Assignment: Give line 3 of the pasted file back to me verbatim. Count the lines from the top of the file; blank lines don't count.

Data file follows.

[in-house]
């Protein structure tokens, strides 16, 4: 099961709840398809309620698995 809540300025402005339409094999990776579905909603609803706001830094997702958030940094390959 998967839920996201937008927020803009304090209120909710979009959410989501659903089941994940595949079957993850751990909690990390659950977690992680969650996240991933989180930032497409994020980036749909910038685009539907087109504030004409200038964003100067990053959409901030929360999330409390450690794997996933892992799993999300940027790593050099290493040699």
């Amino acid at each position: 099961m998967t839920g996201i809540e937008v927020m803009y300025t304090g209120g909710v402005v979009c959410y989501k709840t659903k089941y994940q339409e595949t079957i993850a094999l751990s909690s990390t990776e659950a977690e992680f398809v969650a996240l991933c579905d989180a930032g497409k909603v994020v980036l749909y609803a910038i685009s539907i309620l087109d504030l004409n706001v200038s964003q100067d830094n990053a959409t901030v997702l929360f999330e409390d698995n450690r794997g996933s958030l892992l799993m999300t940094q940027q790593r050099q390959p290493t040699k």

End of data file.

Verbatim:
């Amino acid at each position: 099961m998967t839920g996201i809540e937008v927020m803009y300025t304090g209120g909710v402005v979009c959410y989501k709840t659903k089941y994940q339409e595949t079957i993850a094999l751990s909690s990390t990776e659950a977690e992680f398809v969650a996240l991933c579905d989180a930032g497409k909603v994020v980036l749909y609803a910038i685009s539907i309620l087109d504030l004409n706001v200038s964003q100067d830094n990053a959409t901030v997702l929360f999330e409390d698995n450690r794997g996933s958030l892992l799993m999300t940094q940027q790593r050099q390959p290493t040699k």